• Statistical significance: As its name suggests, statistical significance refers to the probability that an observed difference in the sample is not due to chance. It forms part of the hypothesis testing method mentioned earlier. Normally, the statistical significance is set at 5% or 1% and is expressed as p < 0.05 or p < 0.01. This means that in order to reject the possibility than an event is not due to chance, the probability of that event needs to be below 0.05 or 0.01.
• Type I error: when a test claims a significant difference in the sample with p = 0.023, we cannot know whether the difference found in the sample reflects a difference that exists in the population the sample was taken from. There exists a 2.3% probability that the difference in the sample is due to chance. Whenever it is claimed that a difference exists in the population when it does not exist, we call that claim a Type I error. Type I errors can be managed by setting appropriate significance levels (α = 0.05 or α = 0.01). The significance levels are symbolised by the character “α”. So by setting a significance level of 5%, we set the risk of commiting a Type I error at 5% or less. The lower the significance level, the lower the risk of a Type I error. On the other hand, when dealing with small sample sizes, it might be a good idea to raise the significance level. Worth noting that setting up the significance level is a subjective criteria that depends on the goal of the researcher. Type I errors are one of the risks taken when raising the significance level.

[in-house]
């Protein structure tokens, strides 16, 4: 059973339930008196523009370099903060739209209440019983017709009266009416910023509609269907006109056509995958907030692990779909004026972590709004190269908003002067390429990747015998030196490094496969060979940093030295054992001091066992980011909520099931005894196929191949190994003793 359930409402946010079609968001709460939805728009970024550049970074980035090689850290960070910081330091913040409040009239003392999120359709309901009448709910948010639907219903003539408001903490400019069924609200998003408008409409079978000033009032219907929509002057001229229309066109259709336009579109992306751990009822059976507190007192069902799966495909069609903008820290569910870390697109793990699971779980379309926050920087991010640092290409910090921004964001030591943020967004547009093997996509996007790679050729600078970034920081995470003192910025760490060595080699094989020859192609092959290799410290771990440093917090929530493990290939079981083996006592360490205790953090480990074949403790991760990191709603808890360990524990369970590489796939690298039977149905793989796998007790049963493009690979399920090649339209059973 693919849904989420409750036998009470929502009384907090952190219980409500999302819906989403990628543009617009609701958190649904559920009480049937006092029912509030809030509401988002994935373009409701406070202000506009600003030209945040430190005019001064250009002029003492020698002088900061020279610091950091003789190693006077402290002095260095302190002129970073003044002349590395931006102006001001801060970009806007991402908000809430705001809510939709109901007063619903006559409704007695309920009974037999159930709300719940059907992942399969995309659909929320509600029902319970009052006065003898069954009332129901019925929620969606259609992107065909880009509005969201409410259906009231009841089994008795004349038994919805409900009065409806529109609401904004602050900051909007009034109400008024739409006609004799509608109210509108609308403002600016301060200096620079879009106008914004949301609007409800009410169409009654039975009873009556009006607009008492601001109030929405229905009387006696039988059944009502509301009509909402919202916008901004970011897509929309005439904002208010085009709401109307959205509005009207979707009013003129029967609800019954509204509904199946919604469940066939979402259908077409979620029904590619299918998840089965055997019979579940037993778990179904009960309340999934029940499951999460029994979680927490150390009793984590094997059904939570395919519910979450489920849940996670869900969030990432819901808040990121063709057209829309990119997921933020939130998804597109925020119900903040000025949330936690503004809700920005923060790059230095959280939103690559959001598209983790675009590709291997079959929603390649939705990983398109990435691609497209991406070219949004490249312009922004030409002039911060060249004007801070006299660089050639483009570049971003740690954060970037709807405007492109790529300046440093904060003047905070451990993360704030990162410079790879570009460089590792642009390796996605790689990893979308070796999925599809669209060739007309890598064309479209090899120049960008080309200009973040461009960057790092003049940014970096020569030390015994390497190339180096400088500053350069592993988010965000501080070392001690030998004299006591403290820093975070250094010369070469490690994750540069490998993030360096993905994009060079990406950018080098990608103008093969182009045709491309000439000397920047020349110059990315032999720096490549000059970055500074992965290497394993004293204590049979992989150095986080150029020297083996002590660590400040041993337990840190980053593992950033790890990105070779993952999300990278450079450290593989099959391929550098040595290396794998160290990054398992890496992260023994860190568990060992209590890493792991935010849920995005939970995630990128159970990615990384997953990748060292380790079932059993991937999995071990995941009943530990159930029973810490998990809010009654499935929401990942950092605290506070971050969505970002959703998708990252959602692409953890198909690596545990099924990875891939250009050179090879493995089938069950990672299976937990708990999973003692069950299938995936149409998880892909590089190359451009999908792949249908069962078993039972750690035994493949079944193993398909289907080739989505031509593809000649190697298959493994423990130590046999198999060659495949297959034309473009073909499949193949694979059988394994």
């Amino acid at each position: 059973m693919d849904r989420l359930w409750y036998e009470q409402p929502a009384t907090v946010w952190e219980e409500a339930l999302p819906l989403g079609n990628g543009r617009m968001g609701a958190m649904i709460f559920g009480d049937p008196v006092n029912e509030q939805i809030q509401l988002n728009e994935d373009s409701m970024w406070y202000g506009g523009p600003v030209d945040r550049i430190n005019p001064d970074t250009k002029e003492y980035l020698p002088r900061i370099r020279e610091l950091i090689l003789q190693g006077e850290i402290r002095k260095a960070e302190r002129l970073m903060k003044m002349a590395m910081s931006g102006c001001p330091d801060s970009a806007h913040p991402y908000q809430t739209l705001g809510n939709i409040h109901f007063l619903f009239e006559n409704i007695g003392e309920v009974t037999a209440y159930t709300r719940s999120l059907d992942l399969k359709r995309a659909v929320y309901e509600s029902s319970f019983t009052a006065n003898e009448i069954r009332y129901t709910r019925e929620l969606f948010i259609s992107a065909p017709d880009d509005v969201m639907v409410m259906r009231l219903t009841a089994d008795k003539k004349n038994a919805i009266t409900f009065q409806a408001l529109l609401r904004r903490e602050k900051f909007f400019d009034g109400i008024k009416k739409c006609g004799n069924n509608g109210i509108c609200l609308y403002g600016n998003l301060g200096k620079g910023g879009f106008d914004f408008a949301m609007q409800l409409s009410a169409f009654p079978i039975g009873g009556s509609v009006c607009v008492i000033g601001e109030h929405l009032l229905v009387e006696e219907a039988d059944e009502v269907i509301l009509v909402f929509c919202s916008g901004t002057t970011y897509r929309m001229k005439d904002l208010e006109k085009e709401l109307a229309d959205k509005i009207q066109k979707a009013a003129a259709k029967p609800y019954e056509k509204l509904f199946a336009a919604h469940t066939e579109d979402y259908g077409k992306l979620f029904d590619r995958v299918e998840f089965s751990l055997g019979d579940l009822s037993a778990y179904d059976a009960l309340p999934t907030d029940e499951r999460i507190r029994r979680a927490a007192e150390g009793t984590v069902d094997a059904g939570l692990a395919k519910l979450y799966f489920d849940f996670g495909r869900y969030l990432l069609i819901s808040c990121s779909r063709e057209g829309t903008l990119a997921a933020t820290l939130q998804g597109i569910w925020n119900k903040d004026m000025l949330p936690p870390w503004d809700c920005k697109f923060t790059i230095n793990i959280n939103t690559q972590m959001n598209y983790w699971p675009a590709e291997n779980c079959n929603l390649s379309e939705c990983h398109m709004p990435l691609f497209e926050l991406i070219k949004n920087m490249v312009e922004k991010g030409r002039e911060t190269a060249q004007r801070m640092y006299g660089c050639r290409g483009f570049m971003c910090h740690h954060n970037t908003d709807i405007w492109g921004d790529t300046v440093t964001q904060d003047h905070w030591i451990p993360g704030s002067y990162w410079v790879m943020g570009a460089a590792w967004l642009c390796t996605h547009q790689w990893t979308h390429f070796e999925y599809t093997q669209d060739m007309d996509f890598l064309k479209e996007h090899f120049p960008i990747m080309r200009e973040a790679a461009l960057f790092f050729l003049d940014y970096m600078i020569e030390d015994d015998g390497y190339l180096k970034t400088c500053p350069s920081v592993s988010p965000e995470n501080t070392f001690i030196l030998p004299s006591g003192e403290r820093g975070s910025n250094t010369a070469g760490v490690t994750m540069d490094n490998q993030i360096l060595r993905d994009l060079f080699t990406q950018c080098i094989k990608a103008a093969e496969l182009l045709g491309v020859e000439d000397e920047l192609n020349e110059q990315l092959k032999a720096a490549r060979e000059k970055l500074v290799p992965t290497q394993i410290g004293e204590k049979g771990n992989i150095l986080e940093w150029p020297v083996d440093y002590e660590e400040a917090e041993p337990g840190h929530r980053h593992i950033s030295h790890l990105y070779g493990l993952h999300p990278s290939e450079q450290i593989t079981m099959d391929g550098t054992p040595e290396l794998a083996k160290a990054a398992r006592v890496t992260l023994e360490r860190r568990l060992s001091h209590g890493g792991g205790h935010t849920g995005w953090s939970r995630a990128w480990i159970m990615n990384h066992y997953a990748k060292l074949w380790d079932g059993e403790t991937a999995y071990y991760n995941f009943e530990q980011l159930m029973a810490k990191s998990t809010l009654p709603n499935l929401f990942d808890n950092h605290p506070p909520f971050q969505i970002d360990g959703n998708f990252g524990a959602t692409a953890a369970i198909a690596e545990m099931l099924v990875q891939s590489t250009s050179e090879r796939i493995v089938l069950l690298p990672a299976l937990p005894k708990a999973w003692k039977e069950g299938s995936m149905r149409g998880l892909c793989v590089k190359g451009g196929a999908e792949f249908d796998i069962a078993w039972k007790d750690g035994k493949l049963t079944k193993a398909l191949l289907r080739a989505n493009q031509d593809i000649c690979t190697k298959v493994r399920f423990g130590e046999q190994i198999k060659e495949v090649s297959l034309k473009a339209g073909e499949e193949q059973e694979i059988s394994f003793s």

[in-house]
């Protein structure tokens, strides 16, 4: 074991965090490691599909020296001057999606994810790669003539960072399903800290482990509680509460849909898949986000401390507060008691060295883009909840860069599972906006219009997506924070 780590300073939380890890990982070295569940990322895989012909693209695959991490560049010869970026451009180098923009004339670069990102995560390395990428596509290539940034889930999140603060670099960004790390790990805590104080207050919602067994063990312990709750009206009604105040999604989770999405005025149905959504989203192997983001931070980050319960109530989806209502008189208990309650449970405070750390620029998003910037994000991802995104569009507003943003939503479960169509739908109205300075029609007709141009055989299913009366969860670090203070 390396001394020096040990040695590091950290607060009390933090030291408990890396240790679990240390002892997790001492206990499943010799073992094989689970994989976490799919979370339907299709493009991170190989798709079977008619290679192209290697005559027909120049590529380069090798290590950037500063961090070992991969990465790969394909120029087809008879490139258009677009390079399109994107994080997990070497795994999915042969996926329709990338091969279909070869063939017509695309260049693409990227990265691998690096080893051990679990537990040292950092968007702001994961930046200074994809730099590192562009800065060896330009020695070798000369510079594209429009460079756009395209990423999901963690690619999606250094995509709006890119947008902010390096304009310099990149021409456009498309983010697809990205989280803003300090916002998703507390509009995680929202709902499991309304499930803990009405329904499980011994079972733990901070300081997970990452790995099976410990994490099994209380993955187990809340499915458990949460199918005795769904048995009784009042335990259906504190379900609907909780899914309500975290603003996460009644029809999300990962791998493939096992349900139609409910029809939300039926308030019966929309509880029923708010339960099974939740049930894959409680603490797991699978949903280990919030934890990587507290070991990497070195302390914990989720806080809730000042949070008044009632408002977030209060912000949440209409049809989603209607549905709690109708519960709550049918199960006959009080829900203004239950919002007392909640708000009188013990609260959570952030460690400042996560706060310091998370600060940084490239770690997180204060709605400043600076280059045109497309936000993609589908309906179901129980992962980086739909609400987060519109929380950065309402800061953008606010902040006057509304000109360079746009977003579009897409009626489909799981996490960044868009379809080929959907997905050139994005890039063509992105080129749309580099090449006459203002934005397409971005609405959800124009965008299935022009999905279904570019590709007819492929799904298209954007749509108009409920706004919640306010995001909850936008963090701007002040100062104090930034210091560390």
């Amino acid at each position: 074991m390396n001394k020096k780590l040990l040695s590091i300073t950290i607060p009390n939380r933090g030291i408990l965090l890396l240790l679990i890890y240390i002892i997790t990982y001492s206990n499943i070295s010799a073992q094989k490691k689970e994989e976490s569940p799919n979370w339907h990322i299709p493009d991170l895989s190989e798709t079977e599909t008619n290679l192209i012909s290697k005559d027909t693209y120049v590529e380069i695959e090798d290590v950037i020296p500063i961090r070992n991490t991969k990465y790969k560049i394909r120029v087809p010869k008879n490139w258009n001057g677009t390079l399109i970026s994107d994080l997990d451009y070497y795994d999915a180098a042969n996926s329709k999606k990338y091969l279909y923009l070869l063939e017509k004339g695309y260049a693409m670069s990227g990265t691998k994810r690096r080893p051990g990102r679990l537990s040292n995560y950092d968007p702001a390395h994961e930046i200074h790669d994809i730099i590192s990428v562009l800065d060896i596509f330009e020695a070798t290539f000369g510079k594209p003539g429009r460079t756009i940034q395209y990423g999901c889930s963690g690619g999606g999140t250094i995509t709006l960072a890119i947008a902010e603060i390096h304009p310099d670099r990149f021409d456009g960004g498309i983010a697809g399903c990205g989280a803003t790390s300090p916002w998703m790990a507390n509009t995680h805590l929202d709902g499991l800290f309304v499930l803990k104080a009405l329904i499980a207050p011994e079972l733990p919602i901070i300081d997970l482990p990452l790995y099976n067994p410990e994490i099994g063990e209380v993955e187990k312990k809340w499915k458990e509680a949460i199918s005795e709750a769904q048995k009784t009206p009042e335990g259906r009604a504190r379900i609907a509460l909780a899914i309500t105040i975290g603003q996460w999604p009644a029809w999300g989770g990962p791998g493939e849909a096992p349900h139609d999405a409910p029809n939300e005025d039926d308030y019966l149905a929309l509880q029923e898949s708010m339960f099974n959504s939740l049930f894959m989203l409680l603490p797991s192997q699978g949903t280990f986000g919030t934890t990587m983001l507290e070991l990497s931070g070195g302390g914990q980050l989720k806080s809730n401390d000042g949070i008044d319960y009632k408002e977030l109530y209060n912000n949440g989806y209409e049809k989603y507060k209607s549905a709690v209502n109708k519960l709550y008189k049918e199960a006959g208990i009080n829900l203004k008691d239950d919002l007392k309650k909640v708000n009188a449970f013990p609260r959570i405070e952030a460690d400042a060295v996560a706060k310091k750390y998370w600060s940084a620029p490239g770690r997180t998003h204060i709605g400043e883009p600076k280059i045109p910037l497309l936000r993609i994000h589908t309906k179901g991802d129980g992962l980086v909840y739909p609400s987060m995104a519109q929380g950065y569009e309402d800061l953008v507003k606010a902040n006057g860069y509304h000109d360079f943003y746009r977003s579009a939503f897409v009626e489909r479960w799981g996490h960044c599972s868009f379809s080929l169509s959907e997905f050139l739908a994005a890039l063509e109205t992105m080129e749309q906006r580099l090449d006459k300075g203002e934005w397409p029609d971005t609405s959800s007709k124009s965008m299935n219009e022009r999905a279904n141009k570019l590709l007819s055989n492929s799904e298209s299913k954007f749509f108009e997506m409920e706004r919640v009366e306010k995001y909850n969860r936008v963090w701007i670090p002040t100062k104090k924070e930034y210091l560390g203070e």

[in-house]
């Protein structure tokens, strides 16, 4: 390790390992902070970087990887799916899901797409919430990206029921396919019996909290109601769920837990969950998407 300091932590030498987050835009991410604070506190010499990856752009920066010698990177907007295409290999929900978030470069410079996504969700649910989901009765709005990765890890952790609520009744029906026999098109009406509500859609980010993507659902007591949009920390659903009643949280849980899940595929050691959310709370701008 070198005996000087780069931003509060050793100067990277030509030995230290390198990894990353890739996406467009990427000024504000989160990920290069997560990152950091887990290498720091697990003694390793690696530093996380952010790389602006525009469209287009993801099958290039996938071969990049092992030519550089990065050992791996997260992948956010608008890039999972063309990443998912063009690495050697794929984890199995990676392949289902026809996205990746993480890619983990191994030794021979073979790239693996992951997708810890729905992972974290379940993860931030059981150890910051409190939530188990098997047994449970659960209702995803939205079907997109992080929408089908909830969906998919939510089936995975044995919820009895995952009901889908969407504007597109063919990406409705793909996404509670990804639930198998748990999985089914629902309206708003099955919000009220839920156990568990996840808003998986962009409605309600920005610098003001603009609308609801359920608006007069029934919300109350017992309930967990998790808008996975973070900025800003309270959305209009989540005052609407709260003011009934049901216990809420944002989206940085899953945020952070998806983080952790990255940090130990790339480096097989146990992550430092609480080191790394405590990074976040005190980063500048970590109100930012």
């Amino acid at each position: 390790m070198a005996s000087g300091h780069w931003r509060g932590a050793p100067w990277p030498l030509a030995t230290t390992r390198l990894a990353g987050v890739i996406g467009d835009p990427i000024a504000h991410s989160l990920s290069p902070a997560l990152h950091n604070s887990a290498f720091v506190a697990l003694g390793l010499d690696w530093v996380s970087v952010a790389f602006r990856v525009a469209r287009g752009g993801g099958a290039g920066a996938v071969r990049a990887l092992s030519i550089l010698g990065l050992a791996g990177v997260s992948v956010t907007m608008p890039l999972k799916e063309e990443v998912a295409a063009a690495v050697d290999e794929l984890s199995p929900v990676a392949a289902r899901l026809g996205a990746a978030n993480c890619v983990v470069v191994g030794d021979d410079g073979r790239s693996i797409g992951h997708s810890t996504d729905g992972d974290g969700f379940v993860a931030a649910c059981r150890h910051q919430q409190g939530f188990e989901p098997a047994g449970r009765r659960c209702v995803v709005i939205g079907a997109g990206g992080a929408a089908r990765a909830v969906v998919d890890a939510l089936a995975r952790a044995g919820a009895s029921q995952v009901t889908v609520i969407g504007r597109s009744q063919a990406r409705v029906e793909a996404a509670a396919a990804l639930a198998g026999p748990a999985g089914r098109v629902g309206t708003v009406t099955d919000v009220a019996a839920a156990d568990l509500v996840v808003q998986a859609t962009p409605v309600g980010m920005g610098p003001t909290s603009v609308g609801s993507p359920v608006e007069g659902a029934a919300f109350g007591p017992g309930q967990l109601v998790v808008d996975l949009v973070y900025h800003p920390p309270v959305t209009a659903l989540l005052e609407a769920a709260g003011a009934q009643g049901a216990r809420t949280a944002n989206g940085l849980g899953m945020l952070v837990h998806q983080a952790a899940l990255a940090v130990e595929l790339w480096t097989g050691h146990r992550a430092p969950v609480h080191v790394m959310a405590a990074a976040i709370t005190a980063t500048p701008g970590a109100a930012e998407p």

• Type II error: it is the opposite of a Type I error. Whenever it is claimed that a difference does not exist in the population when it does exist, we call that claim a Type II error. Type II errors are one of the risks taken when lowering the significance level. You might find a significant difference in your sample that happens to reflect a real difference in the population with p = 0.034 but since you had α = 0.01, you conclude that the difference does not reflect a real difference in the population.

So by raising the significance level too much, you risk a Type I error and by lowering it too much, you risk a Type II error.

• Statistical power: it is the ability to detect a significant difference in a sample if it exists in the population. So a statistical power of 0.40 means that there is a 40% probability that the test will find a difference in a sample if it exists in the population. It also means that there is a 60% probability that the test won’t find a difference even if it exists. In other words, there is a 60% probability of a Type II error. The statistical power of a given test is 1- β where “β” or beta refers to the probability of committing a Type II error. As a rule of thumb, the statistical power of a given test should be at least 0.8, thus having a 20% probability of committing a Type II error. In order to calculate the statistical power of a test, we need the sample size the test will be applied to, the α value and the effect size (the size of the difference/relationship detected).